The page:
This book, exploring events about a quarter of a century before its publication, emphasizes that the ongoing problem of rhino poaching should be addressed equally as aggressive as the poachers do, as suggested by members of the World Wide Fund, including the author who critized some of the government policies responsible for protecting wildlife. They implemented a secretive initiative, what is known as Operation Lock, which has headquarters in South Africa and it was funded by Prince Bernhard and has connections in Namibia, Mozambique, Botswana and Zambia. The purpose of the organization is to train game rangers, catch the poachers and expose the trade. Many people did not agree with this venture because it was during the apartheid period in South Africa during the 1980s and unfortunately the venture was denied by the World Wide Fund and John Hanks, the author of the book who was proactive in the campaigns who continues to address the problems and cases of rhino poaching, took the blame for it.

Ivory, Horn and Blood: Behind the Elephant and Rhinoceros Poaching Crisis by Ronald Orenstein
The book is about the secretive crimes in countries that most people do not visit, where the trade in ivory be it elephant tusks or rhinoceros horns, has implications on the last populations of these pachyderms. The author also points out that these crimes of poaching affect human societies as well, in aspects of crime, corruption and violence. Many elephants and rhinos have been slaughtered by poachers with automatic weapon, despite the ban on the trade in ivory in 1989. The book highlights some people who have been involved in the fight against ivory hunting, including the author, Ronald Orenstein, himself. The occurrence of wars among African nations has prompted the rise in poaching again, as believed by the author with ivory smuggling increasing the last few years coinciding with the increase in market demands in Vietnam and this further shows the seriousness of the problem which the last remaining populations of wild, free-ranging rhinoceros and elephants face today.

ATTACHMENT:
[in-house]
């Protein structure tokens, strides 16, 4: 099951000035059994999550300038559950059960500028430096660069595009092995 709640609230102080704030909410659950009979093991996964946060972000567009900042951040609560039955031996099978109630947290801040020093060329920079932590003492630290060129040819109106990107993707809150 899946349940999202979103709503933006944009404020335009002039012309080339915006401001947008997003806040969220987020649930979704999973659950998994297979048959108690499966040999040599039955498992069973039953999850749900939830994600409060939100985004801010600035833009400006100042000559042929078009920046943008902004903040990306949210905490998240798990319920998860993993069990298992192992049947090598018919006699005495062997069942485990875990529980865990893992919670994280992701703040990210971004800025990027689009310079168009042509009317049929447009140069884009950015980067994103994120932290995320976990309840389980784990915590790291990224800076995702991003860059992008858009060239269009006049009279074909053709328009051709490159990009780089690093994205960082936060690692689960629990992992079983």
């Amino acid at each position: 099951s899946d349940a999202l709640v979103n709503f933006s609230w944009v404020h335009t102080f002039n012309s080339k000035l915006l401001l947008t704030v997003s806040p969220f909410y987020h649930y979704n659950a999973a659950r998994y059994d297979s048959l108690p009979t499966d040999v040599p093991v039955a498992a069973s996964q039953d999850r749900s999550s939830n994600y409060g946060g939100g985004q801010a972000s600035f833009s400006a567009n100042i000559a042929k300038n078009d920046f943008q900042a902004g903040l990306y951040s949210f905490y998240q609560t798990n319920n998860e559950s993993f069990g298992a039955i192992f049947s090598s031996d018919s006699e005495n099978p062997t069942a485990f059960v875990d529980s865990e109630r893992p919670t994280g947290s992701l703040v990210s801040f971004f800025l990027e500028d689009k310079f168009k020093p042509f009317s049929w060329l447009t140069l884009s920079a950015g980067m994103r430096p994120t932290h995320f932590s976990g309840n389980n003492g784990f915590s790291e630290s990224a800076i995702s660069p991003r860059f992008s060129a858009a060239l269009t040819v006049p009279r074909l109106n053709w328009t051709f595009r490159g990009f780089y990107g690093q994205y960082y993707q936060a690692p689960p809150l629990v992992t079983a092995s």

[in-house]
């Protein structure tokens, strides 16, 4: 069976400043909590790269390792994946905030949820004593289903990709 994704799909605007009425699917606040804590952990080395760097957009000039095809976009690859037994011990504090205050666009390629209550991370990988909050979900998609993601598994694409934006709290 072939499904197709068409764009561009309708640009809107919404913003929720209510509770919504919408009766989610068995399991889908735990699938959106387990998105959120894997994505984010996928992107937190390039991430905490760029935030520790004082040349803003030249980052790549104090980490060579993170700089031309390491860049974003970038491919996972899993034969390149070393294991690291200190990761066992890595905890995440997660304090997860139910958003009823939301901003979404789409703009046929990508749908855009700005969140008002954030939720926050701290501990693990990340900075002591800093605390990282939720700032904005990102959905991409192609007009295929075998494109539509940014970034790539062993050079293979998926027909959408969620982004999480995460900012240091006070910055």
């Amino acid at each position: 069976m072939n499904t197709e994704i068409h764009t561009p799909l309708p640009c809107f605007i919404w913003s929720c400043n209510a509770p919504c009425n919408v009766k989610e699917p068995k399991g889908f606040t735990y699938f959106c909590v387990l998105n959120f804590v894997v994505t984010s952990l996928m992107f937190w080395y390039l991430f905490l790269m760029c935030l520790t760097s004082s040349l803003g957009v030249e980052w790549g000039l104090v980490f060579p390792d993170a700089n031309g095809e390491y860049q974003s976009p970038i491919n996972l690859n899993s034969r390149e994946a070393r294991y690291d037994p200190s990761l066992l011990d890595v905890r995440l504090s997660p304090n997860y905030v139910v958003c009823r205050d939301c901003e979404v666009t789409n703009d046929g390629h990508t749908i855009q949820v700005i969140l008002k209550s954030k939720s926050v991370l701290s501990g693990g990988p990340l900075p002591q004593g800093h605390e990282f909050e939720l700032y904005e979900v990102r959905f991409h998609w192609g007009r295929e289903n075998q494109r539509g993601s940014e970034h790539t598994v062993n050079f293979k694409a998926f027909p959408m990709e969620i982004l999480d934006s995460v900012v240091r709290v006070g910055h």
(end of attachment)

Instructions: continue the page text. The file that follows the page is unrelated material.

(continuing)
The Rhino Keepers: Struggle for Survival by Clive Walker and Anton Walker
This books explores the reasons for the decline of rhino populations in Southern Africa, in reference to the rise in the poaching, smuggling and illegal trade in their horns which often times are hacked off the face of the dead animal. The author brings up the point that no other animal species on earth faces as great a threat to survival as rhinoceros. The book highlights the statistics of the poaching, mentioning that around 5000 and 21000 black and white rhinos, respectively, are left in the wild, but these are slaughtered by poachers on an almost daily basis, whether with or without the government knowing about it. The book shows the difficulty that conservationists face in trying to oppose the poaching when rhino horn is considered to have a monetary value that is worth more than gold, particularly in markets across most of Asia. The author questions how people manage their natural heritage and gives readers a personal responsibility in ensuring the survival of the rhinoceros.

The Last Rhinos by Lawrence Anthony
The author of this book emphasizes that the northern white rhinoceros in Congo is almost extinct and this prompted him to act, in worry that if nothing is done to stop the poaching the rhino would be the largest terrestrial mammal to go extinct after the woolly mammoth. The book shows how the author attempts to save what northern white rhinos are left, taking into account that the black market in Asia has made the poaching of these amazing animals a dangerous venture that threatens not only the animals but also the game rangers and anti-poaching patrol that try to protect them. The author, Lawrence Anthony, highlighted that the last refuge that the northern white rhinos have is an area notorious for rebel groups of people living deep in jungle habitat and the author pleaded for them to assist in protecting the rhinos that share the area